One of the fascinating things about living in Japan is the way in which civility within close knit groups, and especially within families, is maintained in the face of adversity.
Case in point: we had a number of medical issues in 2016 requiring hospital stays and bills and time for recuperation. Family assistance with domestic chores such as looking after our ailing pooch was very much appreciated.
But in addition to donating their time and energy, they also contributed small monetary gifts to help offset the costs – and each according to what they could afford. Likewise, when things got back to normal in our household we gave small ‘thank you’ presents to show our gratitude for their kindness.
Then, just a few weeks ago, one of the family members who helped us suffered a bad fall and smashed up an elbow, necessitating a week in hospital. And guess what? Our assistance to him was gratefully acknowledged with a return gift of craft beers that he knows I enjoy. Three of those beers can be seen in the photo.
To an outsider, this to-and-fro of monetary assistance might seem like a rather bizarre zero-sum game and while it’s true that the cash exchanges net out, the accumulations of gratitude and endearment are most definitely beyond a simple bookkeeping entry. It comes down to understanding that family has your back and will do their best to see you right.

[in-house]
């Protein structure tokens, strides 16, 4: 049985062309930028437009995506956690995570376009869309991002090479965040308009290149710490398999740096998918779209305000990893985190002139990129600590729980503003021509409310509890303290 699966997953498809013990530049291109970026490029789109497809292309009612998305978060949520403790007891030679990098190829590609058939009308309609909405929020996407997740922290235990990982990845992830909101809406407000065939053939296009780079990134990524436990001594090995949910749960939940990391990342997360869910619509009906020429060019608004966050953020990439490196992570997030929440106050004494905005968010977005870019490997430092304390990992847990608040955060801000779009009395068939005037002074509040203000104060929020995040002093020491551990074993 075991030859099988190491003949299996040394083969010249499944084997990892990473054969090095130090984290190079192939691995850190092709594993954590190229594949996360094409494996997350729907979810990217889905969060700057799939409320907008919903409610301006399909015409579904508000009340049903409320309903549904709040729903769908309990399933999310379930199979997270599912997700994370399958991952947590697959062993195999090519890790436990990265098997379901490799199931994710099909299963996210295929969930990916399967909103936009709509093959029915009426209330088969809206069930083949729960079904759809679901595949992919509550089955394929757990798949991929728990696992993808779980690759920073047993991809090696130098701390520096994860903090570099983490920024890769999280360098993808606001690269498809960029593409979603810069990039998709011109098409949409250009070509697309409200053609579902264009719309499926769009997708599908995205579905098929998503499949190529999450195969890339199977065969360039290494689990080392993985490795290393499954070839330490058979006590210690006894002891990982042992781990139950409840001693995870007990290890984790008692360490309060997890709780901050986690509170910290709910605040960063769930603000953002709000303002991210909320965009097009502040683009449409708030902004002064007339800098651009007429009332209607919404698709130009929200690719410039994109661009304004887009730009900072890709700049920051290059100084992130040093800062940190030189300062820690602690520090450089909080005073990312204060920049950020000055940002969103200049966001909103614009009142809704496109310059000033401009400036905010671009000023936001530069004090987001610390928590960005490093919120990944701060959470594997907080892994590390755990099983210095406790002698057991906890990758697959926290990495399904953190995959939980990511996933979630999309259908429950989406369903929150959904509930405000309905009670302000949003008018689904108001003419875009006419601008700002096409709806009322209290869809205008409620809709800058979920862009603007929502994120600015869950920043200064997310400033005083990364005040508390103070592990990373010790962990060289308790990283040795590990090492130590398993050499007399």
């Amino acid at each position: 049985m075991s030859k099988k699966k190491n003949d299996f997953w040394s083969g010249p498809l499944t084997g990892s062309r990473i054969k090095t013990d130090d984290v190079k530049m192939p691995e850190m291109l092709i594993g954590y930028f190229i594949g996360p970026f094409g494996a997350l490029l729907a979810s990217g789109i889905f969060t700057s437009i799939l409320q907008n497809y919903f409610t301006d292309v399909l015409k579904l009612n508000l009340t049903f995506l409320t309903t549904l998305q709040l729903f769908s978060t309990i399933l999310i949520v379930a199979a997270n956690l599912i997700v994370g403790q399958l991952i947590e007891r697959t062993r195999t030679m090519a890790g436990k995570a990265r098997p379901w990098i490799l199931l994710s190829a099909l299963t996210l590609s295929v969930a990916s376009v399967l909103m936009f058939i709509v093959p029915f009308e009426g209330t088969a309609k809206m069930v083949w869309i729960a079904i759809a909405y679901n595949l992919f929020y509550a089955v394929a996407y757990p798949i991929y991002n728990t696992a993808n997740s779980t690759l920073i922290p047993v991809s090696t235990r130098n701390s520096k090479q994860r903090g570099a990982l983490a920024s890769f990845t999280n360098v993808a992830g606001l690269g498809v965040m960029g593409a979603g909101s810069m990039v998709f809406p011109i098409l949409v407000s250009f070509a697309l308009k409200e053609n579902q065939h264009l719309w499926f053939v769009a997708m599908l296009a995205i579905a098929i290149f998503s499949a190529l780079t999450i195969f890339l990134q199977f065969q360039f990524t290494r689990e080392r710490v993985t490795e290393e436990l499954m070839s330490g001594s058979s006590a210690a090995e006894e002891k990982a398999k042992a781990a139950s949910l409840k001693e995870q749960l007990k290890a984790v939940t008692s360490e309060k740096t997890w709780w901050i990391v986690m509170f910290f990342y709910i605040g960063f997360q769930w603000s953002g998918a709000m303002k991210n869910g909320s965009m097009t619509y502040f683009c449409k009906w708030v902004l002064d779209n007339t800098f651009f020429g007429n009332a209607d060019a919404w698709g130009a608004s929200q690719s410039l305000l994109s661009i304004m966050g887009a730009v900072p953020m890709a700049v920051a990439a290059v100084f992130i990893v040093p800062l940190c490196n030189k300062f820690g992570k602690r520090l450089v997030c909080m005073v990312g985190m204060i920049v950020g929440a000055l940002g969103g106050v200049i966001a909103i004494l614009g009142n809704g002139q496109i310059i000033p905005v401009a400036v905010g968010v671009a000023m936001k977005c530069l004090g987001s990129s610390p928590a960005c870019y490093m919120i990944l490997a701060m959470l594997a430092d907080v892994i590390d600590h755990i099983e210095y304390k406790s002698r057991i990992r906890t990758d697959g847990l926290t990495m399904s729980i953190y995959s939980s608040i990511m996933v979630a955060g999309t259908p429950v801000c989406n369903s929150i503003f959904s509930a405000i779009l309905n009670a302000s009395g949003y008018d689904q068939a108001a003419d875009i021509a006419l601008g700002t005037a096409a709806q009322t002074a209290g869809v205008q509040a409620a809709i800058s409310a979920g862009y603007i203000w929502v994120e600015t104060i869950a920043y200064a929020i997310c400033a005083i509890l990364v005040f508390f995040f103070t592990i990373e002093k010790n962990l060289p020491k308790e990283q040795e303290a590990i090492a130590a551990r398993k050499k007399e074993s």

I suppose that evolutionary psychology can see significant survival advantages in this type of altruistic behavior, even if to many participants the ‘obligatory’ nature of the custom can sometimes be inconvenient and tiring. For example, the preparation and handing over of suitable amounts of clean, crisp notes in the appropriate envelopes is an exercise itself in planning, patience and decorum.
These small acts of kindness always leave me filled with gratitude. And when I think about them later from a self-coaching perspective, it’s clear that the cultivation and practice of gratitude is a skill well worth developing. Because the reverse, that of taking people and circumstances for granted, is just a lazy, limiting way out of accepting shared responsibility for a greater good. And, in my life experience, laziness is definitely not a trait that makes achieving a big goal any easier. (I am aware that dysfunctions within groups can sometimes negate these advantages. Even so, I think it’s important to develop an attitude of gratitude wherever and whenever opportunities present themselves.)
Gratitude for my Readers:
As a writer, I’m grateful to all readers of my books because I know they have many choices of what to read, watch and listen to these days. And that’s why I will be offering a small token of appreciation in my next email to subscribers. Look for the email to arrive sometime on February 7th, Tuesday.
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